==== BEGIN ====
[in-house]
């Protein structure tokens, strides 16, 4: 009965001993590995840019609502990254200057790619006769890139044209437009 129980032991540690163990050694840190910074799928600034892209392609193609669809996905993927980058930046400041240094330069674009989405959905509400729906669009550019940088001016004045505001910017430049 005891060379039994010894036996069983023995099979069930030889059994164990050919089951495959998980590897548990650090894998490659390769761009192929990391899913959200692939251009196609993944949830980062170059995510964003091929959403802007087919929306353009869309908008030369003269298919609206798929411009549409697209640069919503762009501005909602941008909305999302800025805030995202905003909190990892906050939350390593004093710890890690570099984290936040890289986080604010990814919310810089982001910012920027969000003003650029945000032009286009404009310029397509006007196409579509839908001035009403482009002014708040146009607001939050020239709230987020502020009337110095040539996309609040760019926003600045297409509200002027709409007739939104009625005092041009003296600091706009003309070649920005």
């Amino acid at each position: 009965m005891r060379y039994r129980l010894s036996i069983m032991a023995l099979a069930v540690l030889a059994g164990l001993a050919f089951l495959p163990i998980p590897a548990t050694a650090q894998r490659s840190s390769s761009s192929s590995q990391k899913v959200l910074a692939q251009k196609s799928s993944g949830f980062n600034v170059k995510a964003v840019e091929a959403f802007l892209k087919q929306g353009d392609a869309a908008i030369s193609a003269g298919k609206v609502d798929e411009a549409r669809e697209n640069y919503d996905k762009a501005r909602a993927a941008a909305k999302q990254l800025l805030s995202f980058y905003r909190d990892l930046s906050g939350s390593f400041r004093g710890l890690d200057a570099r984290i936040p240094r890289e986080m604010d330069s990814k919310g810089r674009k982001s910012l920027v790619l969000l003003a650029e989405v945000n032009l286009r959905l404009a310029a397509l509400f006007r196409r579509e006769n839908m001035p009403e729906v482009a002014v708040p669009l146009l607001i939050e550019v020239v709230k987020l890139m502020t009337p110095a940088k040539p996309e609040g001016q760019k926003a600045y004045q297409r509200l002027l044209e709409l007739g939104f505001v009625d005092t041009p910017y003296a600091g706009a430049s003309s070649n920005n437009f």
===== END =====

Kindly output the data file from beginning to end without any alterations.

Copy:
[in-house]
């Protein structure tokens, strides 16, 4: 009965001993590995840019609502990254200057790619006769890139044209437009 129980032991540690163990050694840190910074799928600034892209392609193609669809996905993927980058930046400041240094330069674009989405959905509400729906669009550019940088001016004045505001910017430049 005891060379039994010894036996069983023995099979069930030889059994164990050919089951495959998980590897548990650090894998490659390769761009192929990391899913959200692939251009196609993944949830980062170059995510964003091929959403802007087919929306353009869309908008030369003269298919609206798929411009549409697209640069919503762009501005909602941008909305999302800025805030995202905003909190990892906050939350390593004093710890890690570099984290936040890289986080604010990814919310810089982001910012920027969000003003650029945000032009286009404009310029397509006007196409579509839908001035009403482009002014708040146009607001939050020239709230987020502020009337110095040539996309609040760019926003600045297409509200002027709409007739939104009625005092041009003296600091706009003309070649920005």
């Amino acid at each position: 009965m005891r060379y039994r129980l010894s036996i069983m032991a023995l099979a069930v540690l030889a059994g164990l001993a050919f089951l495959p163990i998980p590897a548990t050694a650090q894998r490659s840190s390769s761009s192929s590995q990391k899913v959200l910074a692939q251009k196609s799928s993944g949830f980062n600034v170059k995510a964003v840019e091929a959403f802007l892209k087919q929306g353009d392609a869309a908008i030369s193609a003269g298919k609206v609502d798929e411009a549409r669809e697209n640069y919503d996905k762009a501005r909602a993927a941008a909305k999302q990254l800025l805030s995202f980058y905003r909190d990892l930046s906050g939350s390593f400041r004093g710890l890690d200057a570099r984290i936040p240094r890289e986080m604010d330069s990814k919310g810089r674009k982001s910012l920027v790619l969000l003003a650029e989405v945000n032009l286009r959905l404009a310029a397509l509400f006007r196409r579509e006769n839908m001035p009403e729906v482009a002014v708040p669009l146009l607001i939050e550019v020239v709230k987020l890139m502020t009337p110095a940088k040539p996309e609040g001016q760019k926003a600045y004045q297409r509200l002027l044209e709409l007739g939104f505001v009625d005092t041009p910017y003296a600091g706009a430049s003309s070649n920005n437009f």